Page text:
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FIXED INCOME

Fixed income refers to any type of investment under which the borrower or issuer is obliged to make payments of a fixed amount on a fixed schedule. For example, the borrower may have to pay interest at a fixed rate once a year, and to repay the principal amount on maturity. Fixed-income securities can be contrasted with equity securities – often referred to as stocks and shares – that create no obligation to pay dividends or any other form of income.

In order for a company to grow its business, it often must raise money – for example, to finance an acquisition; to buy equipment or land; or to invest in new product development. The terms on which investors will finance the company will depend on the risk profile of the company. The company can give up equity by issuing stock, or can promise to pay regular interest and repay the principal on the loan (bonds or bank loans). Fixed-income securities also trade differently than equities.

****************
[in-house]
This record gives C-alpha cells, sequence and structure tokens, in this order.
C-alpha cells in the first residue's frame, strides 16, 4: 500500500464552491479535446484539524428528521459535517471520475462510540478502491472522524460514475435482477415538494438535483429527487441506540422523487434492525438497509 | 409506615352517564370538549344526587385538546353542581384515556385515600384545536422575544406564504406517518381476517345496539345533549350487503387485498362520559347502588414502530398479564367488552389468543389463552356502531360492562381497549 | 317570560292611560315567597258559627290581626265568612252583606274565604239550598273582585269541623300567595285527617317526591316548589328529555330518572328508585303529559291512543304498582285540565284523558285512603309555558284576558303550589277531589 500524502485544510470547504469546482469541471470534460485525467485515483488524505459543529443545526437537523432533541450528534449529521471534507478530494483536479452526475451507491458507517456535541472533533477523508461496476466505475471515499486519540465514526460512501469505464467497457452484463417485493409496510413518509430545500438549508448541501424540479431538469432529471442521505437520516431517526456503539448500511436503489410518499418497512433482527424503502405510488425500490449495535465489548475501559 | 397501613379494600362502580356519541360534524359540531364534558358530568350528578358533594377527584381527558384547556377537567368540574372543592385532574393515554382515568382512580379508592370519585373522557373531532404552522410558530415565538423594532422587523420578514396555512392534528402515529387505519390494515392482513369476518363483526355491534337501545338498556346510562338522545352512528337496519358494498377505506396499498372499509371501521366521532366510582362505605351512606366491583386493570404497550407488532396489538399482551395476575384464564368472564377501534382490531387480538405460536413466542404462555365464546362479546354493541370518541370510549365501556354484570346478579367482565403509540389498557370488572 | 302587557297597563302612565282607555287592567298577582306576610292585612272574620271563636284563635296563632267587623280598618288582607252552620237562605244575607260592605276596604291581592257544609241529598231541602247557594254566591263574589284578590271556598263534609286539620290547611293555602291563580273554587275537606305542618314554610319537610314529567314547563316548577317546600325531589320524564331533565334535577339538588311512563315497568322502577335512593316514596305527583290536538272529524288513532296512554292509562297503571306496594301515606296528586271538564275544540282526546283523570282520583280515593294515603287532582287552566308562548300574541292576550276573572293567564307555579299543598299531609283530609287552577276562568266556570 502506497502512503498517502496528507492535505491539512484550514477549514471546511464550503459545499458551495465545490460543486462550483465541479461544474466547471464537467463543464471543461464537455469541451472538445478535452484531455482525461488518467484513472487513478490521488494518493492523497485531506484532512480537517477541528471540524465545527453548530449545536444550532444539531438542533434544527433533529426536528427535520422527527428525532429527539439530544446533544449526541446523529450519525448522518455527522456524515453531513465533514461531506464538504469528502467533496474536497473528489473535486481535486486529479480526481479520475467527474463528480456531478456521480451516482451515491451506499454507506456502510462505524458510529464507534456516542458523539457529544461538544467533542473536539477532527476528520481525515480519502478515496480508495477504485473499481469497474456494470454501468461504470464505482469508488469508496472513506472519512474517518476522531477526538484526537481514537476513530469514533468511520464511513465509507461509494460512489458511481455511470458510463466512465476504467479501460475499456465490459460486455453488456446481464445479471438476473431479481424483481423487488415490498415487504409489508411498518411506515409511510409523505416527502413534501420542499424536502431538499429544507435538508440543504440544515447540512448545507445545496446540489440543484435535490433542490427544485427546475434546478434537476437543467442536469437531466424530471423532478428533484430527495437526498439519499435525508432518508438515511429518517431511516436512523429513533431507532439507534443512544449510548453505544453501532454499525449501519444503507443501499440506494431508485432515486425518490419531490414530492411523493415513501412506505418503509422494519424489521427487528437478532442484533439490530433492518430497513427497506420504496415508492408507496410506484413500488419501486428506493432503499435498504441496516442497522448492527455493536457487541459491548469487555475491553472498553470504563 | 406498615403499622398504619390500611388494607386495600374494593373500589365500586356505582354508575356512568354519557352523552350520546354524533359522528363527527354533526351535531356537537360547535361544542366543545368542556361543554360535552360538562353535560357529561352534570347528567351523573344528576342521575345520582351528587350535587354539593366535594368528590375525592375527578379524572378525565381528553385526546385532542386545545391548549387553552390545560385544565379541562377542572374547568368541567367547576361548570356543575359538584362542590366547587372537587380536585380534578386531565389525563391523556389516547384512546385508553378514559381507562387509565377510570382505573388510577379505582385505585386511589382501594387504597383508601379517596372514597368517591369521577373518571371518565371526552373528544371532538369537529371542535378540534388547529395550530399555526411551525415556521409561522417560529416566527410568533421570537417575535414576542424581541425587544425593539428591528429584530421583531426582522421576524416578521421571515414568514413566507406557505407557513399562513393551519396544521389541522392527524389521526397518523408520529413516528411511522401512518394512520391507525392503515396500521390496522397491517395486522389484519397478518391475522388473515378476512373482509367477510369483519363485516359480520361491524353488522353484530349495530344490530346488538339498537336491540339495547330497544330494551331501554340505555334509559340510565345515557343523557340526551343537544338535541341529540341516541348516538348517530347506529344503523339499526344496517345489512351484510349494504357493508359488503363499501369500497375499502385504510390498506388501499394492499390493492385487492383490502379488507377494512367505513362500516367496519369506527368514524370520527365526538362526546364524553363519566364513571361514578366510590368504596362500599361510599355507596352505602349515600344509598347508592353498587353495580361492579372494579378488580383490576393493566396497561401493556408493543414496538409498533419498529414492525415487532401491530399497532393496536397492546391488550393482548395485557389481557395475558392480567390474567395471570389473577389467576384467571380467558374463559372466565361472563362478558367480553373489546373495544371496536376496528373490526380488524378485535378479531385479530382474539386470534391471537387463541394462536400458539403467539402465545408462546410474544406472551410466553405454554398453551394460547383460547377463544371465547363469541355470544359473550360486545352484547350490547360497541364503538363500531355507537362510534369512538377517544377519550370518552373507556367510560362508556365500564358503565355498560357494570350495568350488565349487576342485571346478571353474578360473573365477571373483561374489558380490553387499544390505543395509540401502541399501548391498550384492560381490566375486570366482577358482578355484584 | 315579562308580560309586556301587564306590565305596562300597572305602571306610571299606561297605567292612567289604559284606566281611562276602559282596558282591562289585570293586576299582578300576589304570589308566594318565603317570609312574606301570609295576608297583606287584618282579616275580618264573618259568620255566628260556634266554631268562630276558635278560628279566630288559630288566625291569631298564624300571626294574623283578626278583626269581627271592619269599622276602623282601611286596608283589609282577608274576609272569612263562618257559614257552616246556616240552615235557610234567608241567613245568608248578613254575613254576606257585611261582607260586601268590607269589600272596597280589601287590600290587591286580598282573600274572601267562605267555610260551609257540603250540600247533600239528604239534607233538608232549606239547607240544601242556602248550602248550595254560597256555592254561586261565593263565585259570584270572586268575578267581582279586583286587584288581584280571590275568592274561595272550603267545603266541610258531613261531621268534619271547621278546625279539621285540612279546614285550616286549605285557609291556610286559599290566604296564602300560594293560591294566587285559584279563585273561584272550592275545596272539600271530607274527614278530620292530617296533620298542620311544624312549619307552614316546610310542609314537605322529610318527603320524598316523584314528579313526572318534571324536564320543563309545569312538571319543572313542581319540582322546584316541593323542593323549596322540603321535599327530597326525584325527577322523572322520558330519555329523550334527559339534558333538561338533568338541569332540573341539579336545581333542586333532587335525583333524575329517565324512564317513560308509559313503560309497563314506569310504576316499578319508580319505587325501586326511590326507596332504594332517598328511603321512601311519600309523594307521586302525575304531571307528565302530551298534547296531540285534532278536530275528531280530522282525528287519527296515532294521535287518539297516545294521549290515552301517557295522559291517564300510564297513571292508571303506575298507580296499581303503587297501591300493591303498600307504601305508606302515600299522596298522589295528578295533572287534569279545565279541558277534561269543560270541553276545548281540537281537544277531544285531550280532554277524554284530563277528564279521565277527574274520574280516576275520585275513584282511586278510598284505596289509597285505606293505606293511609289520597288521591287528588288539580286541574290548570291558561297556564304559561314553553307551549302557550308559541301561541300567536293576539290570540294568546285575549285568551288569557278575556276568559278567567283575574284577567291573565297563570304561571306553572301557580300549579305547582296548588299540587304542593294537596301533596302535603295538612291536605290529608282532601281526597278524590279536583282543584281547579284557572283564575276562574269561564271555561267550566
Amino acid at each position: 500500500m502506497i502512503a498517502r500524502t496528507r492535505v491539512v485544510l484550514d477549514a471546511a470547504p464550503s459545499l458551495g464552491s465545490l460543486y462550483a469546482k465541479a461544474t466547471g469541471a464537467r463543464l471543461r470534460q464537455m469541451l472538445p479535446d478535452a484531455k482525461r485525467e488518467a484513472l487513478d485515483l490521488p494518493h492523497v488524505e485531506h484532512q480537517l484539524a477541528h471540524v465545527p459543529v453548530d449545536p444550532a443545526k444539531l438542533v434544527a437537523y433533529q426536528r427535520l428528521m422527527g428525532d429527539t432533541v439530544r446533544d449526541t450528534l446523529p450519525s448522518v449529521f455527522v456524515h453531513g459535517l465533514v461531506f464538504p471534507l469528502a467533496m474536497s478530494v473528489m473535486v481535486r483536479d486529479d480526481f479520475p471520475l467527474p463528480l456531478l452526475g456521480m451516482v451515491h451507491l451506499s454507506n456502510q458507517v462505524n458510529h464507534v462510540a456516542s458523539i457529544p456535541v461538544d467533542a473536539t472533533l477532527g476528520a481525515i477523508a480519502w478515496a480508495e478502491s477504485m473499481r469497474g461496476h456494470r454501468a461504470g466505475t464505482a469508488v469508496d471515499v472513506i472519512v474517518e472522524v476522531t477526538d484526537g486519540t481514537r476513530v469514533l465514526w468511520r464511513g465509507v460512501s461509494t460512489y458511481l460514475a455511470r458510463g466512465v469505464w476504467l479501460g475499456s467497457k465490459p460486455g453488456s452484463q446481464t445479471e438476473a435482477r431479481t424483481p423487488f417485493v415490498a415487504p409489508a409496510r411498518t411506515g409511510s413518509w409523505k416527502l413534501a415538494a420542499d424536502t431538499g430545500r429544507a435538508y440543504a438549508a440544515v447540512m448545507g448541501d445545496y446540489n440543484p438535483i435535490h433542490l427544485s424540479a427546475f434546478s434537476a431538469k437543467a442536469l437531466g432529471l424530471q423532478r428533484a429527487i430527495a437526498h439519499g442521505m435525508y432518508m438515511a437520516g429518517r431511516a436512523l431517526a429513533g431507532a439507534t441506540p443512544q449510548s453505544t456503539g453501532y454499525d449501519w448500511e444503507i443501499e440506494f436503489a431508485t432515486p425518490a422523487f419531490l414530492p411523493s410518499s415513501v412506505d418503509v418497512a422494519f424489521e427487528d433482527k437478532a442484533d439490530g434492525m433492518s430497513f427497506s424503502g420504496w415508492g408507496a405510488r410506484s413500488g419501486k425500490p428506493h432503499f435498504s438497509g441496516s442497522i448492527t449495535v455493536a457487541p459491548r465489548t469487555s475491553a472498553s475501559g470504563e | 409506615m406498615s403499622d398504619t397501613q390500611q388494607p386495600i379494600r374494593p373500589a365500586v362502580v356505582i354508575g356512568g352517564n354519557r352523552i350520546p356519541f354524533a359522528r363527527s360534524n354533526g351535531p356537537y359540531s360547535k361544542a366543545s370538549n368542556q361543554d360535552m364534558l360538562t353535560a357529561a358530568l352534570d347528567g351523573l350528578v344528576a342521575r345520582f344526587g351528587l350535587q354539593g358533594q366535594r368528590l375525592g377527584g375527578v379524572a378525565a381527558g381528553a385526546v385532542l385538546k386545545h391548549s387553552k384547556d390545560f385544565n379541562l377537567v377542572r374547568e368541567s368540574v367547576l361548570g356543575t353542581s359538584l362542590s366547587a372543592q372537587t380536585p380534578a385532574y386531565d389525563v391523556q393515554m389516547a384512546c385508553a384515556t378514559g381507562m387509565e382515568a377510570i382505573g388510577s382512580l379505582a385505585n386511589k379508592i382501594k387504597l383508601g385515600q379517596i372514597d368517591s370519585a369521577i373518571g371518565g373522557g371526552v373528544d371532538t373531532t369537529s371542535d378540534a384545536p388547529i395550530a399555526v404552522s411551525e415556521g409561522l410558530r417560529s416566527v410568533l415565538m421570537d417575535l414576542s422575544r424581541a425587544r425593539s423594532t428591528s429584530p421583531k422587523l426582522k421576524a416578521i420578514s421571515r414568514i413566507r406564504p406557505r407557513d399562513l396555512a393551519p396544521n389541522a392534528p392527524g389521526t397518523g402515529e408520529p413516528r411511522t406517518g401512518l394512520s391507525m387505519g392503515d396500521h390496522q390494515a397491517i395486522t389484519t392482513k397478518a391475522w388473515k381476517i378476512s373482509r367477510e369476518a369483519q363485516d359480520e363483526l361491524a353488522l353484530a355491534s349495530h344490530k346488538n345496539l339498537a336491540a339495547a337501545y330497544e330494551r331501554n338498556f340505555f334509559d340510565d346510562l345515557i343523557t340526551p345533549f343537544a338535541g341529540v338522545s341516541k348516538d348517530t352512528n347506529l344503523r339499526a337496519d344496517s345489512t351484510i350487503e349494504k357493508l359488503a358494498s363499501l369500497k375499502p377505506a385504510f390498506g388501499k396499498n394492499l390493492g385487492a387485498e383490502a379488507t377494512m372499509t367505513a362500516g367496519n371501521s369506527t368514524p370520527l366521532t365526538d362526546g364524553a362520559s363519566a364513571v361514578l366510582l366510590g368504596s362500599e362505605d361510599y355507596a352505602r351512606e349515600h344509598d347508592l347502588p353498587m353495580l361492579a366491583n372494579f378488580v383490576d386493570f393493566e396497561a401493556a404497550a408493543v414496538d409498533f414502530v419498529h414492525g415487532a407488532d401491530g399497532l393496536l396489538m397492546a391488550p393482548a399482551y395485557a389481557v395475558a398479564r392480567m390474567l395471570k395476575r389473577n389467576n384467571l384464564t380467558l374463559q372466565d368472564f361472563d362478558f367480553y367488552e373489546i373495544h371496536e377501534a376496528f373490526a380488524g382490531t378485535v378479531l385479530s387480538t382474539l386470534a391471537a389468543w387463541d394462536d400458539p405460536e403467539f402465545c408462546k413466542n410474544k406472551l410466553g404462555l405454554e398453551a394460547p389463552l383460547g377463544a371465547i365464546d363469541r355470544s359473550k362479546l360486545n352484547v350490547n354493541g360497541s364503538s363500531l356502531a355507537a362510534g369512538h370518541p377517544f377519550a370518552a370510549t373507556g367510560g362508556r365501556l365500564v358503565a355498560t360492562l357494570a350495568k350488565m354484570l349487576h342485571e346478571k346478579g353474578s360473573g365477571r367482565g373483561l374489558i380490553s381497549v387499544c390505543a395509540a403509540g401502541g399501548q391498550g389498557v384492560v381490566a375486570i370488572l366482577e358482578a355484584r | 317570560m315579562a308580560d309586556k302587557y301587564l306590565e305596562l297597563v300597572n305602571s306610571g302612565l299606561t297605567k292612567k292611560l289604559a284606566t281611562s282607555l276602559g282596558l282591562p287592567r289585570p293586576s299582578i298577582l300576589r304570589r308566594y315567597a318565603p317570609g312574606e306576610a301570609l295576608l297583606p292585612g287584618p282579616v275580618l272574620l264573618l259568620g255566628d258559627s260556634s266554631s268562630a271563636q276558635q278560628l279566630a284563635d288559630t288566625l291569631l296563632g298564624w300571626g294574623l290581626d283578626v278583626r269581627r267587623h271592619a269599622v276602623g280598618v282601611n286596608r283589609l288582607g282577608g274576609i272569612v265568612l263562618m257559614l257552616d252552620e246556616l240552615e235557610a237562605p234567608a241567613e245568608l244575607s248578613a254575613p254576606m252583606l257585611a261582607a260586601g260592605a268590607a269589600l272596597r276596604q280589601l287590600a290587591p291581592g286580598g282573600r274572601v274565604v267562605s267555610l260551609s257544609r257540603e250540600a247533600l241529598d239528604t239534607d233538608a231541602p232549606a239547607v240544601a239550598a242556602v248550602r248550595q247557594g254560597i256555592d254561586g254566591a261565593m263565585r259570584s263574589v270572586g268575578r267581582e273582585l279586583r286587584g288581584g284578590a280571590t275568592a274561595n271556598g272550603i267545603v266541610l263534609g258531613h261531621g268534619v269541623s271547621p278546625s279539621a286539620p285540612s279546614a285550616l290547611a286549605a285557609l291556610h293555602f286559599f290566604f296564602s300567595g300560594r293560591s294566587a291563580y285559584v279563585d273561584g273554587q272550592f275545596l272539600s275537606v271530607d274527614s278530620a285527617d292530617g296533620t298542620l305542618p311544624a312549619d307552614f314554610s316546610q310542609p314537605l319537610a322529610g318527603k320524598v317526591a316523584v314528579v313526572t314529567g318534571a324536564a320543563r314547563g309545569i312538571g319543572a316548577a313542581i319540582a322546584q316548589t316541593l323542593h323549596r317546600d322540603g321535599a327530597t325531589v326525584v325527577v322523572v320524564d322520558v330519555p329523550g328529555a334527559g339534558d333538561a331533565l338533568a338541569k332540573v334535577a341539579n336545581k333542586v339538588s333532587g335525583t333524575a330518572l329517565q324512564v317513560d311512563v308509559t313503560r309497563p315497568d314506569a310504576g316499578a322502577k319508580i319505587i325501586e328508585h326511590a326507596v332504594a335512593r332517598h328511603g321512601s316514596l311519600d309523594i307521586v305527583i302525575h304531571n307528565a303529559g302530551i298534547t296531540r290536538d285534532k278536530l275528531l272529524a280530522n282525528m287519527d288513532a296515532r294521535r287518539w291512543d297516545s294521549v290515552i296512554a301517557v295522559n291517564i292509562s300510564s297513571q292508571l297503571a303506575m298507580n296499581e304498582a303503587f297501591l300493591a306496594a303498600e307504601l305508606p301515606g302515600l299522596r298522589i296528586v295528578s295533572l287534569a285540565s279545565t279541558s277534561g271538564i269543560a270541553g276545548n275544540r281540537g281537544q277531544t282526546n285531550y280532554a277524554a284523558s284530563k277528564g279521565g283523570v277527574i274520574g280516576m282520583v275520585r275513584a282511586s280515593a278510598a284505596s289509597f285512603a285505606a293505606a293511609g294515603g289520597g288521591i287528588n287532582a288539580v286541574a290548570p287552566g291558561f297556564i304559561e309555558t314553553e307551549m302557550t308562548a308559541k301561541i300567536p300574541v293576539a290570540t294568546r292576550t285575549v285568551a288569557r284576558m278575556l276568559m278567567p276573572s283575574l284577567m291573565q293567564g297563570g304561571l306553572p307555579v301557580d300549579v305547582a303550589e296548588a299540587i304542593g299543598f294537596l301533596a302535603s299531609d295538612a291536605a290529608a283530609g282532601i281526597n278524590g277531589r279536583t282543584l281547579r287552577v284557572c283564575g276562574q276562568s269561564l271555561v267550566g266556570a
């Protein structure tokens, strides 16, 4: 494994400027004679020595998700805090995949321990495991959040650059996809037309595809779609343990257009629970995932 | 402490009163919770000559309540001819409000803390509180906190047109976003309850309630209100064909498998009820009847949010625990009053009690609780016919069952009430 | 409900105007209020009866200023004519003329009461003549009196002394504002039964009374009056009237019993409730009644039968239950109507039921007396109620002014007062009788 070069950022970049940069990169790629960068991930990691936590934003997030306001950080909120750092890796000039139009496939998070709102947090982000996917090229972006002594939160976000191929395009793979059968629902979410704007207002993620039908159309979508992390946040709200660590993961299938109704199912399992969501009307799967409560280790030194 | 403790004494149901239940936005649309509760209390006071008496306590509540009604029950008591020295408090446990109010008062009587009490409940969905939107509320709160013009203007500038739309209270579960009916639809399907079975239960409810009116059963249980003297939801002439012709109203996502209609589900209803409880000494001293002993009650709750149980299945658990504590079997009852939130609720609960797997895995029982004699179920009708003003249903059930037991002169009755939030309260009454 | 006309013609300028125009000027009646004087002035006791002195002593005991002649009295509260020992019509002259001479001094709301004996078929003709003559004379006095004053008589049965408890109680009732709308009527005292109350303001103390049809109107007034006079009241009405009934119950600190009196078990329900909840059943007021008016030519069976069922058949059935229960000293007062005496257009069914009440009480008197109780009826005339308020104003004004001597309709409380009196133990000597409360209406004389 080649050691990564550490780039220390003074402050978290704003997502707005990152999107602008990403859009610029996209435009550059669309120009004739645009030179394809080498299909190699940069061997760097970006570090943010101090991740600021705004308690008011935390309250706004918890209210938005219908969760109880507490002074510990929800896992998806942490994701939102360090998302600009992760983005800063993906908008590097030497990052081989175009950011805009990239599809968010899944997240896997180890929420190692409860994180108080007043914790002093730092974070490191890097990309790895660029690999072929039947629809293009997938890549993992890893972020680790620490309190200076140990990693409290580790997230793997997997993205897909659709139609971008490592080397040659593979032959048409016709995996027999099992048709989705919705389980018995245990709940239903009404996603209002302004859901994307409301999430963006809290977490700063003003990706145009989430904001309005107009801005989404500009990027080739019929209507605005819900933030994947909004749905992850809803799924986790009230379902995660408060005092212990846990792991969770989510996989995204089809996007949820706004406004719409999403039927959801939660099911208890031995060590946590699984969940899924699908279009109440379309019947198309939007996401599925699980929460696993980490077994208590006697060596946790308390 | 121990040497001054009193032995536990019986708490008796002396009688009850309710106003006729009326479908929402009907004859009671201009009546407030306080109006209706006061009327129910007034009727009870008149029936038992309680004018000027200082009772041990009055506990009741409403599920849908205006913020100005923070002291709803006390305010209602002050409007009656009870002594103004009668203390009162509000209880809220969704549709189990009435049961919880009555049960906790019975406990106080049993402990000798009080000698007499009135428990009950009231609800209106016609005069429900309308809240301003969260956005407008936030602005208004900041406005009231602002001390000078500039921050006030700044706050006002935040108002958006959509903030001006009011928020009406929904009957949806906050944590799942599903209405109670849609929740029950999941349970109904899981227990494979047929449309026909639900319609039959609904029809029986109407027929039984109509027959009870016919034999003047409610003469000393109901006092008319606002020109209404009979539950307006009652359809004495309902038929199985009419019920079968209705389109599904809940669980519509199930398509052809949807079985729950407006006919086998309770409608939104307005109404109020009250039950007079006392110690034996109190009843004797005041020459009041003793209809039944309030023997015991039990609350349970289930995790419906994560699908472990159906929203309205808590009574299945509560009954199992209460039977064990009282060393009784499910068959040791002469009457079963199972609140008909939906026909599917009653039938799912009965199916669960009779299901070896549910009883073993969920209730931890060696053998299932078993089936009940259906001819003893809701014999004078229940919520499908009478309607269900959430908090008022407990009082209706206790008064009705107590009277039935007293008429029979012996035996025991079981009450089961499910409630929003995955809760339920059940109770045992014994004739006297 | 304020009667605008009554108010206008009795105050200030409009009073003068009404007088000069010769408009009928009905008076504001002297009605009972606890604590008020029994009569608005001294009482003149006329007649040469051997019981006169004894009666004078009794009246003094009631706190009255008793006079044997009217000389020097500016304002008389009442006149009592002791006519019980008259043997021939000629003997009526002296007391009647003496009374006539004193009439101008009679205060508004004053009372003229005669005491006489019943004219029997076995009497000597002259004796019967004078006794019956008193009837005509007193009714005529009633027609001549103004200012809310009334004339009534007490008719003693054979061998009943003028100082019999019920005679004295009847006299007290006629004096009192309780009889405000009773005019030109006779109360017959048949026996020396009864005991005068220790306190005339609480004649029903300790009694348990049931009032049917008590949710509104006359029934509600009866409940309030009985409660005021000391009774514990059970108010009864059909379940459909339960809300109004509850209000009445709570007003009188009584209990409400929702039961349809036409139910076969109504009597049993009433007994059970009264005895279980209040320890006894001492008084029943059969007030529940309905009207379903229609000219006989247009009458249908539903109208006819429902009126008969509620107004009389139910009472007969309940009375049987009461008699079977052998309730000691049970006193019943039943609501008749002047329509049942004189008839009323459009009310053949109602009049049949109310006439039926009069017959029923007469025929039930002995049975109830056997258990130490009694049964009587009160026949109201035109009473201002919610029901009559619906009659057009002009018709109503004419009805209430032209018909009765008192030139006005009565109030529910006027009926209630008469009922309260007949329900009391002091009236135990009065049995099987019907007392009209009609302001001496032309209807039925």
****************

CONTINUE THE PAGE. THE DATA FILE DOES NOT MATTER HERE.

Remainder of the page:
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CORPORATE BONDS A corporate bond is a bond issued by a corporation in order to raise financing for a variety of reasons such as to ongoing operations, M&A, or to expand business.
TREASURY BONDS A Treasury bond (T-bond) is a marketable, fixed-interest U.S. government debt security with a maturity of more than 10 years.
CERTIFICATE OF DEPOSITS A certificate of deposit (CD) is a savings certificate with a fixed maturity date and specified fixed interest rate that can be issued in any denomination aside from minimum investment requirements.